Who Owns Who: A Guide to the luxury watch industry6:50 am
People in the watch industry will tell you the market is very “small”, monopolized by a few groups and a handful of independent brands. What they won’t tell you is that it’s one of the most consistently-successful multi-billion dollar industries of the world, valued at over CHF 1.9 billion in just annual exports! You can call it almost monopolized with regards to a few big watch groups who own most of the brands, along with a handful of successful brands which have still managed to keep themselves at bay. Over the years the industry has seen its share of highs and lows, innovation and change. We give you a guide on the roster of brands, watch groups, who owns who a quick guide to the luxury watch industry:
China, Not Switzerland fuelled the recent watch industry’s boom:
A whopping 1.2 billion watches are produced annually, according to the Federation of the Swiss Watch Industry’s estimates. 97.5% of those timepieces are non Swiss! Chinese tourists too helped boost sales of watches across the world as 37% of Chinese citizens purchased a watch while traveling overseas. Switzerland, on the other hand produces only 2.5% of the total watches but that much is enough to account for more than half of the total value of watches being produced.
The Swiss watch industry was considered all but over in the 70’s, but they bounced back:
The quartz craze took the watch market by storm, but let to the Swiss watch market’s downfall. Relief came for them in the mid-90s as the global demand for luxury goods started rising. The boom enabled them to once again re-focus on producing high-end, mechanical watches, but that didn’t stop them from making cheaper, quartz based watches. According to watchmakers, having a collection of quartz watches is important today and helps keep the industry “more diversified”.
Most big brands are part of larger multinational groups:
The wrist watch landscape might look increasingly populated with tons of brands, but majority of them are owned by one big multinational watch group. Here’s a quick guide to who owns who:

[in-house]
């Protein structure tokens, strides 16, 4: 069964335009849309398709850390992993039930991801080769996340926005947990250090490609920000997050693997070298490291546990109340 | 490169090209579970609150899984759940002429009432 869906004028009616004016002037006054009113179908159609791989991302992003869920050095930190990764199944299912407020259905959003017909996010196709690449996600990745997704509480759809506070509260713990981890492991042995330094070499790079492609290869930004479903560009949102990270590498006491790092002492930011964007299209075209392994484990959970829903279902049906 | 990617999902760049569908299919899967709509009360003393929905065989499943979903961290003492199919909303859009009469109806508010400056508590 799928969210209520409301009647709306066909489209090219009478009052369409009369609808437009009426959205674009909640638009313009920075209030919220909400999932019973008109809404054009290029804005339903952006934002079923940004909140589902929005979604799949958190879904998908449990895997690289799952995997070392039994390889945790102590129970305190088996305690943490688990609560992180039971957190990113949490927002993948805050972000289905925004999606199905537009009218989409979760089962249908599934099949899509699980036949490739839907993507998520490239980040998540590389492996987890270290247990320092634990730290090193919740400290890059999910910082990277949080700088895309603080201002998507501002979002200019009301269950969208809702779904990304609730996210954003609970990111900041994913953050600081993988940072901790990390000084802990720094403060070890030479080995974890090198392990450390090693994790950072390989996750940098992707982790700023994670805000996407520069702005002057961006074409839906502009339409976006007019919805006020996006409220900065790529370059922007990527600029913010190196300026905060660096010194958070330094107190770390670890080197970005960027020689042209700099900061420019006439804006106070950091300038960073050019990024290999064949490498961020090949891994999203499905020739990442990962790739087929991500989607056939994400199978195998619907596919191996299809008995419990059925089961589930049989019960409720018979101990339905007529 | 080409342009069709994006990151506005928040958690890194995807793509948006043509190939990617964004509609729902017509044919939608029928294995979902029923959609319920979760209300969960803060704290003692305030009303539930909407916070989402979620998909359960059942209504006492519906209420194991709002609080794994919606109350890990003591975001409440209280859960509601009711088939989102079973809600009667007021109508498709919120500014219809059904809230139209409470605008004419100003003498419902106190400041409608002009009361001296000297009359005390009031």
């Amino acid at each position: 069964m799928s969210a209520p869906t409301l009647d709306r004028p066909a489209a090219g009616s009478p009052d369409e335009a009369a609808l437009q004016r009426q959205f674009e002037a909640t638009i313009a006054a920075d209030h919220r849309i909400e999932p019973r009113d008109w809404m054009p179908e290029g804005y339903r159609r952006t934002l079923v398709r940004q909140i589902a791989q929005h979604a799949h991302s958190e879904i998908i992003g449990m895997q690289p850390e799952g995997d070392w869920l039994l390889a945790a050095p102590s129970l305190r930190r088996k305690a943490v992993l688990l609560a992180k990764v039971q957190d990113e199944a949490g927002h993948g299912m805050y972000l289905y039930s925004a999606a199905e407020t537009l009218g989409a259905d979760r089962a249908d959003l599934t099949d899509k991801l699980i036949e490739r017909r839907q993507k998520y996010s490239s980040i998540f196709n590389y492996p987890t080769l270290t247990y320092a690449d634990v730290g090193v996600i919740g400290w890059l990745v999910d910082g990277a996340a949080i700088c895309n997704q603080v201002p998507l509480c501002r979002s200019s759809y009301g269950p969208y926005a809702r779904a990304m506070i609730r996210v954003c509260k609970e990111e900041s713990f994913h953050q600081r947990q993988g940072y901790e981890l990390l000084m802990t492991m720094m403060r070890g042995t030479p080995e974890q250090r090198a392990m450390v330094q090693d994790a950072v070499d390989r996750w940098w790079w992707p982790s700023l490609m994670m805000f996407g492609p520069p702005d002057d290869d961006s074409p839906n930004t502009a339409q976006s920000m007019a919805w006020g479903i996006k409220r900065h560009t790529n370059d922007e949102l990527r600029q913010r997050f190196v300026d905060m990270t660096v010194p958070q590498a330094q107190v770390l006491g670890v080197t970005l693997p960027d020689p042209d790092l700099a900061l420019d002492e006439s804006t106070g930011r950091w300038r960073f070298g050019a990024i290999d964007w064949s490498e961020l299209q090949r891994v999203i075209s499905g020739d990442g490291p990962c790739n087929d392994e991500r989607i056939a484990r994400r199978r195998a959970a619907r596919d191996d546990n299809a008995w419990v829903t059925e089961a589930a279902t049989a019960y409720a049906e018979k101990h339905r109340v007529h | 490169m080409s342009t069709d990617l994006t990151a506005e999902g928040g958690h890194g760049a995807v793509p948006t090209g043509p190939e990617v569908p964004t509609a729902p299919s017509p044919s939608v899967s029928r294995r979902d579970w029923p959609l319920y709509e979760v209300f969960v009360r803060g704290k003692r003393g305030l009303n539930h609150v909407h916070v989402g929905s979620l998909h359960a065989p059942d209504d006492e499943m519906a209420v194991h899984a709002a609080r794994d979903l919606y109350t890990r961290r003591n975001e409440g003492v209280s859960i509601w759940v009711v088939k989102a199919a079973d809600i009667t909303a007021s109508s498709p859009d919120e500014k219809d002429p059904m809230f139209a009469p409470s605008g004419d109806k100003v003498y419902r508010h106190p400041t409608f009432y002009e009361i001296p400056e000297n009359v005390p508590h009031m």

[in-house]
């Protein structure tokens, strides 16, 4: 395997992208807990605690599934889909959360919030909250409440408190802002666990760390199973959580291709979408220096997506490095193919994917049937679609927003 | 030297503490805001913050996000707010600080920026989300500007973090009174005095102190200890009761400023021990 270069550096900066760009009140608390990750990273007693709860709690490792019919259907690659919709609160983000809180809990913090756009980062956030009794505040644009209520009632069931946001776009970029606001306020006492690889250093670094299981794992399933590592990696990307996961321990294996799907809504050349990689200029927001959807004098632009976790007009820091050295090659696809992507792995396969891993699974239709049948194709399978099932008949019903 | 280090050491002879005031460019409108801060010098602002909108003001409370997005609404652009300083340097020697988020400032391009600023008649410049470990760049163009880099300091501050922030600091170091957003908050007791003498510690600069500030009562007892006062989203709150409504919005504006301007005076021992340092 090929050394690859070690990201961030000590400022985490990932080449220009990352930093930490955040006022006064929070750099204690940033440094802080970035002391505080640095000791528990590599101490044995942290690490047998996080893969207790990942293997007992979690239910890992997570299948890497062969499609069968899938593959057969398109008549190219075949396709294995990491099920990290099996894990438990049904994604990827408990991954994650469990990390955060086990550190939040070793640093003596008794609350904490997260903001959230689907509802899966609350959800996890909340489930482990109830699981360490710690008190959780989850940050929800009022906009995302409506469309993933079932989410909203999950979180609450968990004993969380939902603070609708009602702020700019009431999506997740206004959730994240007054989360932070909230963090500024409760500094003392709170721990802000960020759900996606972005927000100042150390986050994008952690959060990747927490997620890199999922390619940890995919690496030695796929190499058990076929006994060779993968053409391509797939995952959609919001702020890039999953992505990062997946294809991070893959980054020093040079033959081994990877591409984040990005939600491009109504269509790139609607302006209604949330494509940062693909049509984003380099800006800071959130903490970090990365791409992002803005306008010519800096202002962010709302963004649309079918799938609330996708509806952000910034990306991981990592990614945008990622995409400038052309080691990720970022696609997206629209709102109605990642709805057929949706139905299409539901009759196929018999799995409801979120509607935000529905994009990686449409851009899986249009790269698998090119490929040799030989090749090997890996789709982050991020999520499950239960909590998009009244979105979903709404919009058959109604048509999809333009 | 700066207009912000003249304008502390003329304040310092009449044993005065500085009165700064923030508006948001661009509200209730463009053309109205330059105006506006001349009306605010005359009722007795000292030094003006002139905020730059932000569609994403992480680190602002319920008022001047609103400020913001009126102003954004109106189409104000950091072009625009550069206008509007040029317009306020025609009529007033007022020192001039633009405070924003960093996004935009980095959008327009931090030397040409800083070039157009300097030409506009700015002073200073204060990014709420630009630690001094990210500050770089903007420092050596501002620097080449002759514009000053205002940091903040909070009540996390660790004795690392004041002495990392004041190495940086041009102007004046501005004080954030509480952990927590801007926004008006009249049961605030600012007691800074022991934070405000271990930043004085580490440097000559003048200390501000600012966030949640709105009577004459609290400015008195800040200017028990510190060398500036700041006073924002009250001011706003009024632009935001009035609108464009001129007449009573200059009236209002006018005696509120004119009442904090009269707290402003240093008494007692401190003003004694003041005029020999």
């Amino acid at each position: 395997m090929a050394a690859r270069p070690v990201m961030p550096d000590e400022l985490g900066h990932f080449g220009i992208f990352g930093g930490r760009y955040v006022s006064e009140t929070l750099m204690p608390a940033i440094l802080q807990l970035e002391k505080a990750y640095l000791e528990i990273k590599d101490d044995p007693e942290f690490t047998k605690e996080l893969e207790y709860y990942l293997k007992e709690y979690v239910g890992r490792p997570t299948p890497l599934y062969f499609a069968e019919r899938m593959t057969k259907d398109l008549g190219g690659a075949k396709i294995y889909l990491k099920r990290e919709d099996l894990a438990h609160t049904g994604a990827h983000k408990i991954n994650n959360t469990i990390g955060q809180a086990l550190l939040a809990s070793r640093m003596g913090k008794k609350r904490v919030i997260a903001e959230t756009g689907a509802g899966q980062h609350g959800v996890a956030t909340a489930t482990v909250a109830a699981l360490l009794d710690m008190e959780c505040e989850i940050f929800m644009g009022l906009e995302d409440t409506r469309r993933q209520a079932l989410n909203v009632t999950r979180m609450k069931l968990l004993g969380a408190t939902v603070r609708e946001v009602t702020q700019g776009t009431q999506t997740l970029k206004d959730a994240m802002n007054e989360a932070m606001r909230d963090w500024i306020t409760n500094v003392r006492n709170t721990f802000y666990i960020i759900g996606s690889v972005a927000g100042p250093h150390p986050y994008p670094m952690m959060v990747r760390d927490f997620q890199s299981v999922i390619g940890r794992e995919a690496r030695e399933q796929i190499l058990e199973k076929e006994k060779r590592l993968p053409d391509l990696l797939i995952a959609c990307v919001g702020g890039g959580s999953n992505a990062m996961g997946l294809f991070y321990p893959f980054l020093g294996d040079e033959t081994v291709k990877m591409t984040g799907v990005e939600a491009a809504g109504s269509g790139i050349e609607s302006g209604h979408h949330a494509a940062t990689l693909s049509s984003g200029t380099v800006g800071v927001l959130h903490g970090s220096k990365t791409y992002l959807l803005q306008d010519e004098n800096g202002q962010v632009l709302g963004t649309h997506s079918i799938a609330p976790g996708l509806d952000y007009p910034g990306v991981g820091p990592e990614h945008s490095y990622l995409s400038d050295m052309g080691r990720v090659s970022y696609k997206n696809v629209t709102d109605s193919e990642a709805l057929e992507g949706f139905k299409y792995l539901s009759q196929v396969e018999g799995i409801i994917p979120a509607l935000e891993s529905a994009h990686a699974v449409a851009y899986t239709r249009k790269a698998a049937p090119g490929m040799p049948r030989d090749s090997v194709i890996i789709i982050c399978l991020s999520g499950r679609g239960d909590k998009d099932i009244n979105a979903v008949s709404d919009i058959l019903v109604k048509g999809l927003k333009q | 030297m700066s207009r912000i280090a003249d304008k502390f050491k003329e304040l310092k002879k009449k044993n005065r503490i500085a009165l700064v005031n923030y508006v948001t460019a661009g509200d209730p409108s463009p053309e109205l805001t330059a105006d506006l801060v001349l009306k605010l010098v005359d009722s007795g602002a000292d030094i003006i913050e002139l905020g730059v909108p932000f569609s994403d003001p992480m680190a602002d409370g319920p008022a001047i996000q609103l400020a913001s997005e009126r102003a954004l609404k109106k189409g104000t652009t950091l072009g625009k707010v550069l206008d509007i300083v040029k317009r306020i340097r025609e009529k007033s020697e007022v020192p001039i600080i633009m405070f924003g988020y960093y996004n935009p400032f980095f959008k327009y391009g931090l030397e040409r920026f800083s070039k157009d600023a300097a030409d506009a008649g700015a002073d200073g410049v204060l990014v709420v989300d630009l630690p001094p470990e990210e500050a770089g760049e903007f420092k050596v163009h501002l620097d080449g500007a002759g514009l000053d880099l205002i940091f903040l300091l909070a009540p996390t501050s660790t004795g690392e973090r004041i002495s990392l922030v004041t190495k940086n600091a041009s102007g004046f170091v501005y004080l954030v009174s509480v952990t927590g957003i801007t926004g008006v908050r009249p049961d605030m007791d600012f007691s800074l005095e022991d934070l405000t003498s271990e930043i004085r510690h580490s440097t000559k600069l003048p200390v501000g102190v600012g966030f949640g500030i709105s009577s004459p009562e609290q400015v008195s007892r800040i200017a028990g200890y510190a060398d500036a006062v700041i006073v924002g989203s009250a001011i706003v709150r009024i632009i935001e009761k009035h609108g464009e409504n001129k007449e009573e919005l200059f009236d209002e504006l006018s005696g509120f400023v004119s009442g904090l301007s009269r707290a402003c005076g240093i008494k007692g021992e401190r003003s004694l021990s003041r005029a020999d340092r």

Predominantly a luxury watch group, Richemont’s brands are divided into two groups: specialist Watchmakers which includes the likes of A. Lange & Söhne, Baume & Mercier, IWC Schaffhausen, Jaeger-LeCoultre and Panerai. The second division is solely dedicated to Jewelry Maisons which include Cartier and Van Cleef & Arpels. Cartier is by far the largest brand in Richemont’s luxury portfolio.
LVMH (Louis Vuitton/Moët Hennessy)
Based in Paris, LVMH, apart from housing watch brands, is the largest luxury-goods group in the world. From liquor to cosmetics to fashion and watches, LVMH is a more diverse group that owns some of the biggest and most popular companies across the globe.
Among the watches, the more desired brands are Dior, TAG Heuer, Zenith and Bvlgari.
A Mega group in every possible way, the Swatch Group own most of the luxury (and non-luxury) watch brands in the world. In many ways they’ve also helped save the Swiss watch industry by being the leading supplier of watch movements.
The group today owns over 18 watch brands spanning the entire price spectrum, Breguet being the most expensive, while Omega generates the most revenue and is the third-largest Swiss watch brand in the world.
So are there still independently owned and operated watch companies? Yes, and some of them are extremely big and powerful. The above list shows some of the big names in watch making that are completely independent. They compete on an international level with the already mentioned multinational groups.
You can call them the lone warriors, because amidst all the groups, they’ve still managed to keep their flag flying high. The most successful of the lot obviously being Rolex, a market leader and often regarded as the most important and exclusive name in luxury watch making.
Not every watch can be called “Swiss Made”
There’s a huge difference between a “Swiss Made” and a “Swiss Movt” watch. The “Swiss Made” on a watch dial commands a premium over a similar watch without this marking. The marking is well and truly earned only when “at least 60% of the product’s manufacturing costs must have been generated in Switzerland” and “the activity that gives a product its essential characteristics must take place in Switzerland”, according to the Swiss National Council.
If your watch says “Swiss Movement,” it means only the movement of the watch is Swiss and the rest of the watch was assembled elsewhere, automatically making the watch less expensive.
Check again, your prized watch could be a fake!
According to the Fondation de la Haute Horlogerie (FHH), 15-30% of internet search for watches involves people looking for replicas! The fake watches obviously costs the industry and brands billions of dollars each year, but groups and horologists alike have made a lot of efforts to stop this evil in the most ‘demonstrative’ ways, the best one being the recent heist of 7000 fake Rolex watches being steam rolled in Philadelphia by custom officials in public. If you’re still unsure about your own timepiece, you can read here how to check if your watch is real or fake.
Have a fact that you’d like to share? Feel free to add it in the comments section below!
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